Cyprus & World News

COVER STORY: Rebuilding Cyprus to cost 1 bln euros

13 July, 2011

 * Public deficit to surge to 7%; “Recession is here” say analysts *

The power blackout caused by the deadly blast at a naval base that knocked out the island’s biggest power station will push the fragile economy deeper into recession this year, as the reconstruction cost of the Vassiliko plant and damages to nearby communities, as well as the impact on the economy in general is expected to cost more than 1 bln euros.
The government will have to resort to further borrowing, pushing the already-high public sector deficit to beyond 7% from the current 6% and the only way to contain the economic impact is to introduce even more drastic cost-cutting measures, as opposed to higher taxation that would infuriate labour unions and businesses.
The Electricity Authority of Cyprus is desperately racing against time to get part of Vassiliko back on line in an attempt to restore the devastating damage caused by Monday’s blast of a dangerously stored arms cache at a nearby naval base that killed 12 soldiers and fire fighters. Another soldier is in critical condition with little hopes of survival.
The blast caused a crater 50 metres wide and 20 metres deep, ripping through the 860MW facility and bringing the island’s main power supplier to its knees. But experts believe that the utility will try to repair the damage and gradually restore power supply, initially from the newer gas turbines that were harmed less and later from the older diesel-burning steam turbines.
With the damage to Vassiliko initially estimated at 700 mln to 1 bln euros, a large part of which is insured, help is on its way from the EU Cohesion Fund that is expected to pick up about 50% of the overall cost of the disaster.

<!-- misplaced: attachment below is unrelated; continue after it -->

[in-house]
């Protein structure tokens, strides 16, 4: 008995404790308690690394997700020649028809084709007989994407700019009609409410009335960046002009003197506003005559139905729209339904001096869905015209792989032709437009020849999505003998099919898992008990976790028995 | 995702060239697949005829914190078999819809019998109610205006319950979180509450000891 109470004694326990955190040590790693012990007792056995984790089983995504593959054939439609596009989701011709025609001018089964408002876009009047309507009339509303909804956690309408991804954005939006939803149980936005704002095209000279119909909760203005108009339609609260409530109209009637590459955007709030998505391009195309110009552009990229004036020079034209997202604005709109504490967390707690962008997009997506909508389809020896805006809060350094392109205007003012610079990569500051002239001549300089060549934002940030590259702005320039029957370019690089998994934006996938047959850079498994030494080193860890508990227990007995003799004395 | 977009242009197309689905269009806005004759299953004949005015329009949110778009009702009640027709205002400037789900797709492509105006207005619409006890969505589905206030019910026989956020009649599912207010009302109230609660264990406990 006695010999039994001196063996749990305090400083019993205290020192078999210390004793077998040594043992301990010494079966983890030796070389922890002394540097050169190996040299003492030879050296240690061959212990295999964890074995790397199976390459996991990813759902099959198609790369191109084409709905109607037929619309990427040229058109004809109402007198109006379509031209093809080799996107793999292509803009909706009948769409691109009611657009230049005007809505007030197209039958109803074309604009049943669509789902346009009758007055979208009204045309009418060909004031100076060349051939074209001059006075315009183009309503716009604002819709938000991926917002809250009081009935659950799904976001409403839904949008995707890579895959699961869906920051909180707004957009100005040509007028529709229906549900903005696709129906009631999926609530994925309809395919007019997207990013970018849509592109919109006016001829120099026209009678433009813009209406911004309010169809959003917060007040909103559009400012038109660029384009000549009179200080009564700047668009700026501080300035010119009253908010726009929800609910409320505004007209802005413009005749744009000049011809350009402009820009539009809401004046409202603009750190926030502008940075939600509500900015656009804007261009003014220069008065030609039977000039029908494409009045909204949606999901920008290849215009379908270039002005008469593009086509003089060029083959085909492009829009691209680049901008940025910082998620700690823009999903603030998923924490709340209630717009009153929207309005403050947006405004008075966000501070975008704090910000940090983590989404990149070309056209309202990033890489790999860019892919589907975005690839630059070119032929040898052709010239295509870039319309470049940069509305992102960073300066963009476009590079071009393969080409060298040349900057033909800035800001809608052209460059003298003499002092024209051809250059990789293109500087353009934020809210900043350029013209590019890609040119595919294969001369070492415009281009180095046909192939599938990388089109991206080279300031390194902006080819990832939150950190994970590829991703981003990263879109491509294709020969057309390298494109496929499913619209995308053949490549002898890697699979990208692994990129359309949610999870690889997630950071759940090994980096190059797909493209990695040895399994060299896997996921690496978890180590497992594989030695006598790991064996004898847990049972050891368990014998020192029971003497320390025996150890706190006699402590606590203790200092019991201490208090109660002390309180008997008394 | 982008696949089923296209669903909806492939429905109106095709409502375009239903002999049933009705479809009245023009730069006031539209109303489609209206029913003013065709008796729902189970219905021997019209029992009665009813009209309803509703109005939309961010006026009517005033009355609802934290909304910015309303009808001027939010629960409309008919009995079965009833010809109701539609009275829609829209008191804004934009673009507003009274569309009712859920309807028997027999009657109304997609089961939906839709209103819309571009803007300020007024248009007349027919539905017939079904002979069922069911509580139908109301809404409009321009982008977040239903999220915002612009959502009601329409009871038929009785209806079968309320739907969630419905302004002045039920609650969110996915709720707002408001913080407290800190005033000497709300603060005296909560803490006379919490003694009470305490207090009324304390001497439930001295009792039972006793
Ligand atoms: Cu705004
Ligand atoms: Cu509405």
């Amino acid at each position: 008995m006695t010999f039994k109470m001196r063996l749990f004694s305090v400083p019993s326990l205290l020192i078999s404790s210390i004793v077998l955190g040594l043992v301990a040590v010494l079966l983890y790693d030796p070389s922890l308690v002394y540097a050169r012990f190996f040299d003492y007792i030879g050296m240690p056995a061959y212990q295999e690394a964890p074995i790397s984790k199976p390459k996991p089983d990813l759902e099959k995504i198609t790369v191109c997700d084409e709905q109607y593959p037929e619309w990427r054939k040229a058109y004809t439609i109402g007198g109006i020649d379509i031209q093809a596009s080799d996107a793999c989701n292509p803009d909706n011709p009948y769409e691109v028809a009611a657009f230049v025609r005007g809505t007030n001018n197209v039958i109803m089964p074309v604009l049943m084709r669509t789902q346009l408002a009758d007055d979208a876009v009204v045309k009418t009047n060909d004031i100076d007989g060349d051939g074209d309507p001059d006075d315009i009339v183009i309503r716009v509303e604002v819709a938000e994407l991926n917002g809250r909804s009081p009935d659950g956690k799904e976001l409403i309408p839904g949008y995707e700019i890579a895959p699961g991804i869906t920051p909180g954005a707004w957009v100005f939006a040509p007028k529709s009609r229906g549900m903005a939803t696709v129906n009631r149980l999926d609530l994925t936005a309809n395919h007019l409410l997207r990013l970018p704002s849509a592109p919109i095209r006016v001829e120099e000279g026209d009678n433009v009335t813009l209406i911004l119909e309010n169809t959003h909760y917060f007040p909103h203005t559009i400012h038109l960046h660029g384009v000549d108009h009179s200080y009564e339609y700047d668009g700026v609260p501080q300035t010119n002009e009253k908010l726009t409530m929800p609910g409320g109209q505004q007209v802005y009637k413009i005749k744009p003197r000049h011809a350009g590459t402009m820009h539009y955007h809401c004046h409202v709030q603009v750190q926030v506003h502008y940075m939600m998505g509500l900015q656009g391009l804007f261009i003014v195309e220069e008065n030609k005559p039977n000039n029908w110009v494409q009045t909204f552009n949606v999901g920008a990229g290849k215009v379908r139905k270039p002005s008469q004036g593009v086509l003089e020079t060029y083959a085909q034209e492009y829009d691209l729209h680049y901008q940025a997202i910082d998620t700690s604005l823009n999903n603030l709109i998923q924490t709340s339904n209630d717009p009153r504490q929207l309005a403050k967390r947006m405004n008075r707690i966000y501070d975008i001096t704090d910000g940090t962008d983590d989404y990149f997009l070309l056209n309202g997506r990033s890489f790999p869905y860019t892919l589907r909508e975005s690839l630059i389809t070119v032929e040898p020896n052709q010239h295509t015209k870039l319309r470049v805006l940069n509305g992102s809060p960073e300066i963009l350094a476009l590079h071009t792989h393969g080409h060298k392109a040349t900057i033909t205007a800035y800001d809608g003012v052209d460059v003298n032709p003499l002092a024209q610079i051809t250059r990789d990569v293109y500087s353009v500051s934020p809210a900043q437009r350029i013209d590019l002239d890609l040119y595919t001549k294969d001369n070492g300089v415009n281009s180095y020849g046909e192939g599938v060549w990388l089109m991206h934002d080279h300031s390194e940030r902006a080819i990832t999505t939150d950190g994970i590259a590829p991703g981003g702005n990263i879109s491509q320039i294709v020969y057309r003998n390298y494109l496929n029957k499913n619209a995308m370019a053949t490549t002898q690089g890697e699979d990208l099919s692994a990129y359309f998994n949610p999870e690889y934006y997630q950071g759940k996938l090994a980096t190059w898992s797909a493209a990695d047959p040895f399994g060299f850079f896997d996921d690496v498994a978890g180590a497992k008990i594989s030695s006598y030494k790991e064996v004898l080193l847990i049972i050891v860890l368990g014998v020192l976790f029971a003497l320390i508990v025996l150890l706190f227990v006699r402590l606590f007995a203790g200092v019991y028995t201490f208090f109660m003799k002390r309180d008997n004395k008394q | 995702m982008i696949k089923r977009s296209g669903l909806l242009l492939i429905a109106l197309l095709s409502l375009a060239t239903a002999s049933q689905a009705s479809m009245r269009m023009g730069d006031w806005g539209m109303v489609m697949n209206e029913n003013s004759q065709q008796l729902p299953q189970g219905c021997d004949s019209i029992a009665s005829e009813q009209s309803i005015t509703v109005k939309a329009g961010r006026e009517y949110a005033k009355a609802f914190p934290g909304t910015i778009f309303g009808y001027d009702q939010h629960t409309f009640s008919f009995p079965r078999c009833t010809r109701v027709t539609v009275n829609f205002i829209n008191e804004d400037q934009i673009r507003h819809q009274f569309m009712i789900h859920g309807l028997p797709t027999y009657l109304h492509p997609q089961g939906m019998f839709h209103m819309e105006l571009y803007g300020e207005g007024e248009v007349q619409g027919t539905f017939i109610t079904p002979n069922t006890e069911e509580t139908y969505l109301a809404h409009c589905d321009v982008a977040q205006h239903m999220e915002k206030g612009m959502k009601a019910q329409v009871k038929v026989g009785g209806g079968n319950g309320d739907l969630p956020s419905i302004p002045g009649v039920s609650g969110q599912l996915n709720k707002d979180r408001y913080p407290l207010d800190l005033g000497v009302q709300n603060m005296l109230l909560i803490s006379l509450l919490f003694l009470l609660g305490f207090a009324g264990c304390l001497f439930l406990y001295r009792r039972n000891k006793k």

Patrick Elston, General Manager of loss adjusters Lindsay Cunningham Cyprus, described the Vassiliko power station as having suffered “a tremendous amount of devastation. The main impact of the blast affected the administration building and the water treatment plants. Whatever was further west of the plant was the nearest to the blast.”
“This will be a slow process to assess the whole damage and will take some time,” Elston said, explaining that his company has five people on site at Vassiliko and at nearby Mari village, hurt most by the blast, visiting a rapidly rising number of homes for damage claims. This team will be reinforced in the coming days with Cunningham Lindsey's specialist power engineers and adjusters.
On the bright side, economist Fiona Mullen believes that the crisis “will create jobs, particularly in the reconstruction, services and supplies sectors, but if we don’t have electricity in the summer our mini tourist revival is doomed.”
Economist and opposition MP Marios Mavrides also played down the enormity of the reconstruction cost, saying he does not see that exceeding 1 bln euros, including claims for damages to nearby villages and homes.
“The economy will underperform and sectors, such as services, will not be at full capacity because of power and other shortages. For sure, we are now in recession,” he said.
Mavrides said that beyond the measures that the government and all political parties and social parties are currently discussing in order to bolster the economy and keep it competitive, more drastic cuts in the public sector will be necessary.
“Our economy is already heavily burdened with banks contributing to an emergency fund, property taxes rising for the next three years and companies paying in about 1,000 euros each for two years. The rest has to come from further cuts in the civil service, higher social insurance payments by government employees and lowering the entry-level salaries for new hirings.”
The reconstruction cost of about 1 bln euros represents nearly 5.7% of the gross domestic product, but national output will also be hurt as confidence will remain low and tourism may be affected in the short-term with operators diverting holidaymakers to less-costly destinations where smoother utility services are available.